Cobián then went to subcontractors Feliciano, Carmona, Laracy, and Carrero and told them that together they would have to pay two percent of their part of the contract award to purchase the assistance of influential people in the government. Although the subcontractors had not delegated authority to Cobián to make such a deal on their behalf, they grudgingly agreed to pay.

The subcontractors paid Cobián incrementally as they received payments from Thames-Dick. They understood that Cobián would then pass the payments on to the politicians in question. Cobián delivered monthly cash payments to Vázquez in his office, and made other payments to third parties for NPP campaign expenses owed them by Vázquez. On one occasion Feliciano, who had figured out that Vázquez was one of the recipients of the

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extortionate payments, made a $5,760 payment to him in person at his medical office.

On Vázquez's instructions, Cobián went to Morell's law office to arrange how his payments would be made. Morell drew up a sham contract under which Cobián was to pay Morell's law firm $5,000 per month for legal services; Cobián made these monthly payments from 1997 to 1999. In addition, Morell and Cobián arranged for Cobián to make several payments to third parties (including Sears, a rental car company, an architectural firm, and a basketball team) on Morell's behalf. Morell never actually performed any legal services for Cobián or his company. Cobián similarly made payments to third parties on Granados's behalf, and also made some cash payments to Granados.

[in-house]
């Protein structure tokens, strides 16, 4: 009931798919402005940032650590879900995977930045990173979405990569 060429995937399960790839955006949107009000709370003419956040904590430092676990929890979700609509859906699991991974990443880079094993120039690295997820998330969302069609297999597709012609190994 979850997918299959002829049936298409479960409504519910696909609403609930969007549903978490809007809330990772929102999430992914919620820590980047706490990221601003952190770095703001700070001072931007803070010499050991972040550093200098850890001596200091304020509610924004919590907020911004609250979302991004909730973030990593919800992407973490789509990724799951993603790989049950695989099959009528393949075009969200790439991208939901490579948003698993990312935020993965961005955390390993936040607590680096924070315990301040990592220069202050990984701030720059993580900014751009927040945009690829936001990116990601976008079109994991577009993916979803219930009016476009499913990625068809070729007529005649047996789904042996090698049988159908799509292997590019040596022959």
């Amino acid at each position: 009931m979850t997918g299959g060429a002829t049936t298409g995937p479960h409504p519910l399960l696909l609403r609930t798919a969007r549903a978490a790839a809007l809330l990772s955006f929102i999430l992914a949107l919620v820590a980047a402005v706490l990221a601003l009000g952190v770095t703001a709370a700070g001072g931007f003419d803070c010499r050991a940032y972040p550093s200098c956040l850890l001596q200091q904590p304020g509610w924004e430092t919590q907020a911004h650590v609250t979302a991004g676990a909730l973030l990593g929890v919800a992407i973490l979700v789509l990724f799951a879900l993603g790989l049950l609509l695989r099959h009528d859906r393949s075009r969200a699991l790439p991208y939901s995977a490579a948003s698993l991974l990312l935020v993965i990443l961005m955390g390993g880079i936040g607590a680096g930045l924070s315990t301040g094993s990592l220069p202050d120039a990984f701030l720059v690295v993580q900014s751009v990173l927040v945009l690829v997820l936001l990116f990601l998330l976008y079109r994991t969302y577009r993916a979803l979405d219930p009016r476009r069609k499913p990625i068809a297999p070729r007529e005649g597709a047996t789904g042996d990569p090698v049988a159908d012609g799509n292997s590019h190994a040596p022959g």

In all, the subcontractors gave Cobián cash and checks totaling over $1 million; of this, Vázquez received the equivalent of over $360,000, and Morell received over $125,000. Vázquez failed to report to the Puerto Rico Treasury Department the money he received from Cobián from 1997 to 1999, and concealed thousands more dollars of cash payments made to him by his ophthalmology patients and businesses involved in healthcare services. Morell reported on his tax returns payments to his law firm by Cobián in 1997 and 1998 under the sham contract. Morell failed to report the approximately $25,000 paid in 1999 and the many third-party payments made by Cobián, which totaled some $23,000; he also failed to report payments from other clients in 1998 totaling about $22,000.